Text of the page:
Understanding the Structure of the Bovine Milk Fat Globule and its Membrane by Means of Microscopic Techniques and Model Systems
Gallier, Sophie Yvette Fabienne Christine
The bovine milk fat globule membrane (MFGM) is an important, biologically relevant membrane due to its functional and health properties. Its composition has been thoroughly studied but its structure, especially the lateral organization of its components, still remains unclear. The aim of this project was to improve the knowledge about the structure of the bovine milk fat globule and, in particular, its membrane by means of microscopic techniques and model systems. Phospholipids are the backbone of the MFGM structure. Different techniques of phospholipid extraction were carried out on buttermilk powder to determine the technique most reproducible and giving the highest recovery of sphingomyelin. Natural complex mixtures of phospholipids from raw milk, raw cream, homogenized and pasteurized milk, and buttermilk powder were recovered through total lipid extraction following the Folch method and solid-phase extraction using the Bitman method. All mixtures were analyzed using electronspray-ionization tandem mass spectrometry to determine their phospholipid profile and their fatty acid distribution, and also to reveal the effect of milk processing on the phospholipid composition. Confocal-Raman microspectroscopy was used to investigate the lipids of the milk fat globules. A comparison of the fat globule composition between two breeds of cows and between globules of different size was carried out and revealed differences in lipid content and fatty acid distribution. Confocal-Raman microspectroscopy provided information on both the lipid core and the milk fat globule membrane. Milk fat globules from raw milk, raw cream and processed milk and reconstituted buttermilk powder were stained with fluorescent probes and observed with a confocal laser scanning microscope (CLSM). Domains, which are thought to be rich in sphingomyelin and cholesterol, were observed on the surface of the native globules. These domains, also called lipid rafts, are a liquid-ordered, lo, phase coexisting with a liquid-disordered, ld, phase. Phase separation, distribution of glycoproteins and glycolipids and association of milk proteins with the MFGM were determined in all samples. Lipid microdomains, analogous to lipid rafts in cell membranes, were observed at the surface of the globules. Glycoproteins and glycolipids were heterogeneously distributed within the MFGM and located outside of the lipid microdomains. Proteins were found associated in a higher amount with the fat globule membrane after processing the milk. The temperature effect on phase separation was also assessed. Temperature induced a change in the size, shape and number of the lipid microdomains at the surface of the globules. A comparative study with the milk fat globule membrane from mares’ milk revealed similar phase coexistence at the surface of the globules. The observation in situ with non-invasive techniques provides further progress in the understanding of the lateral heterogeneities existing within the MFGM. Over the past few years, increasing attention has been given to the study of the functions and properties of lateral microdomains in biological membranes. However the environmental conditions of the native membrane system, such as temperature and pressure, cannot be readily modified and their effects on the MFGM monitored. Therefore the use of model systems is a very promising tool to investigate the effect of temperature and pressure on this system. The physical behavior of the phospholipid monolayers from each dairy product was investigated with a Langmuir trough mounted on an epifluorescence microscope to probe the impact of milk processing. Phase separation was observed as a function of varying pressure (0mN/m to 60mN/m) and temperature (16, 20, 24 and 27°C). The surface pressure (π)-specific area (A) isotherms showed a similar trend, however the phase coexistence under epifluorescence microscopy revealed different patterns with different phospholipid sources. The surface pressure, the temperature, the phospholipid composition, the degree of saturation and the fatty acid chain length were factors determining the shape and number of the liquid-ordered domains. Atomic force microscopy (AFM) was used as a complementary method to reveal topographic nanometer-size height differences between the liquid-ordered phase and the liquid-disordered phase. To reach a closer model system to mimic the MFGM, an abundant milk protein, β-casein, was added sub-phase to the phospholipid monolayer and the effects on the compression isotherms and the shape of the liquid-ordered domains were followed at different pressures and temperatures for each phospholipid monolayer film. AFM was used to locate the protein within the film as the detection of the protein location was not possible within Langmuir phospholipid-protein films by epifluorescence microscopy. AFM imaging revealed the branching of β-casein molecules, clustering three to four liquid-ordered domains together. Even though the composition of the MFGM is well established, there are still unanswered fundamental questions concerning the structure and dynamics of the MFGM and the existence of rafts within this unique trilayer membrane. The aim of this thesis was to study the native intact and processed MFGM, as well as complementary investigations of model monolayer systems composed of natural complex mixtures of phospholipids present in the MFGM and milk proteins. Model system studies gave critical insights into the role of lipid-lipid and lipid-protein interactions in raft formation and function in the MFGM.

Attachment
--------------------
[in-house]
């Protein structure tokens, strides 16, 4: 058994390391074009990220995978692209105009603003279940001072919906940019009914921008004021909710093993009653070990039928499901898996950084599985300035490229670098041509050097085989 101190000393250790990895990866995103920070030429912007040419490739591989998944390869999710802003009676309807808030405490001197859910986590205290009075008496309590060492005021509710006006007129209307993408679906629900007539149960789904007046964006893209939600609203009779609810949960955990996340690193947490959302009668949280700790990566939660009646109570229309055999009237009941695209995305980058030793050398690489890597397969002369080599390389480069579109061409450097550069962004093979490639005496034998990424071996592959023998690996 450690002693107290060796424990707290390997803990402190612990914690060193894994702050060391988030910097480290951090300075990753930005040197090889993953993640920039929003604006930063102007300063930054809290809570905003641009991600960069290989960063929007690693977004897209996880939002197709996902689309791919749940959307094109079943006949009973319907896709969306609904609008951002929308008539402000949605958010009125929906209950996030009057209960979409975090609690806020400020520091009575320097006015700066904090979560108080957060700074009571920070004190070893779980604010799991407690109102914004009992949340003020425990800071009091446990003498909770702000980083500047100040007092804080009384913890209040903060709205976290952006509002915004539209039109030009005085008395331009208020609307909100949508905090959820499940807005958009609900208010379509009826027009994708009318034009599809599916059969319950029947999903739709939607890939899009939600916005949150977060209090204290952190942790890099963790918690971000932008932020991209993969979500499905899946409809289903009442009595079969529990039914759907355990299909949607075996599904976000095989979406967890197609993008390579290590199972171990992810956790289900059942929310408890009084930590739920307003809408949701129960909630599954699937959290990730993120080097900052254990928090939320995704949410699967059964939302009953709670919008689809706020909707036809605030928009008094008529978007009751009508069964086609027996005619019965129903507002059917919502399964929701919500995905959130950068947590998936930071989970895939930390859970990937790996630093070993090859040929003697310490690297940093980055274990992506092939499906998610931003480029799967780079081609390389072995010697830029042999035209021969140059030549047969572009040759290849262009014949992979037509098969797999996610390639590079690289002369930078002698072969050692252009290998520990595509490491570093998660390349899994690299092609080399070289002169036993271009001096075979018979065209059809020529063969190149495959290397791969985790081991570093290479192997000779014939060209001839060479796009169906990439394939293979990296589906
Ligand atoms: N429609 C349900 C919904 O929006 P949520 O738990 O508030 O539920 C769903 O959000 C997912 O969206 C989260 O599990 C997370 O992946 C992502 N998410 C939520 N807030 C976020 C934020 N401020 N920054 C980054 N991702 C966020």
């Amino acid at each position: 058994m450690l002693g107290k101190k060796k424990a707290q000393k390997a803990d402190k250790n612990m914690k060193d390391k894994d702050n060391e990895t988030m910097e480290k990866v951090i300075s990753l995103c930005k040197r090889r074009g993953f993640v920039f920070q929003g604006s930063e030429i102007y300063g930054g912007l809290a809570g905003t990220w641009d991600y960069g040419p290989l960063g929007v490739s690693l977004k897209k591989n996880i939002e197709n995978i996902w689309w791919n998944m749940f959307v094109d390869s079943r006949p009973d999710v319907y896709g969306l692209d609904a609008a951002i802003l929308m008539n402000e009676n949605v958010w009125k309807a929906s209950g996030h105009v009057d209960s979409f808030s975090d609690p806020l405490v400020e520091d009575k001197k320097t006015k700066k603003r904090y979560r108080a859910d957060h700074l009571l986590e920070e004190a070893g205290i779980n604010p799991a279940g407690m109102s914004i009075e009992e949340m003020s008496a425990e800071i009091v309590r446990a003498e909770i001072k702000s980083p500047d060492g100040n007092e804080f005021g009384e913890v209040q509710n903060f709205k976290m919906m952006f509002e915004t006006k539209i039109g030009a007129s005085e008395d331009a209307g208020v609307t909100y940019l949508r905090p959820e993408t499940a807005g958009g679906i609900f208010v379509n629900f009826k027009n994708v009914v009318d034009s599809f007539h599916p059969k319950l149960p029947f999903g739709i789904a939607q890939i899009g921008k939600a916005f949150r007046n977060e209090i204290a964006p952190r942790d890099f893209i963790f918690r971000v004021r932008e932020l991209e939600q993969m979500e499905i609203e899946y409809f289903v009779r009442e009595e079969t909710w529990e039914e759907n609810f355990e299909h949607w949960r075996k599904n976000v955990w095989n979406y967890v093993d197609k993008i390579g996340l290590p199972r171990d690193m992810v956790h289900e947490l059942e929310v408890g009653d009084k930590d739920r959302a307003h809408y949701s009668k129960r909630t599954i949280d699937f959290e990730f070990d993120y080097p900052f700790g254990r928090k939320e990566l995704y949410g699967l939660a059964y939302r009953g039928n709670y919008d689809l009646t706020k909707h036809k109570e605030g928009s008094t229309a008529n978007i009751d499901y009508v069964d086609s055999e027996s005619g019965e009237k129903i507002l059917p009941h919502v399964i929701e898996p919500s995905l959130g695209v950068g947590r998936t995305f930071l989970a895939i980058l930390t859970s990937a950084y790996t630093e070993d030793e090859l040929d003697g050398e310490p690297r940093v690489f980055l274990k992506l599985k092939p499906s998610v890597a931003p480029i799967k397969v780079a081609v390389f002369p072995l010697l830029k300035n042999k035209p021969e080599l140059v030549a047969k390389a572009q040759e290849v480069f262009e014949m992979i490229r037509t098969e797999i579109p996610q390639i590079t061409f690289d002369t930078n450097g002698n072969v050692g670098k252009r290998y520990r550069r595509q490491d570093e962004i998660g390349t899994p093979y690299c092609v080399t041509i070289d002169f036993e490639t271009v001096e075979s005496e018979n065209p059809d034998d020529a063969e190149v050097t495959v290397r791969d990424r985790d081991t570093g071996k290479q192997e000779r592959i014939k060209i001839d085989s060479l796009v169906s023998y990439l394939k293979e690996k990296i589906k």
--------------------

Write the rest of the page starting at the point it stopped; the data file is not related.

Advisor: Everett, David W.; Jiménez-Flores, Rafael
Degree Name: Doctor of Philosophy
Degree Discipline: Food Science
Publisher: University of Otago
Keywords: milk fat globule membrane; microscopy; model systems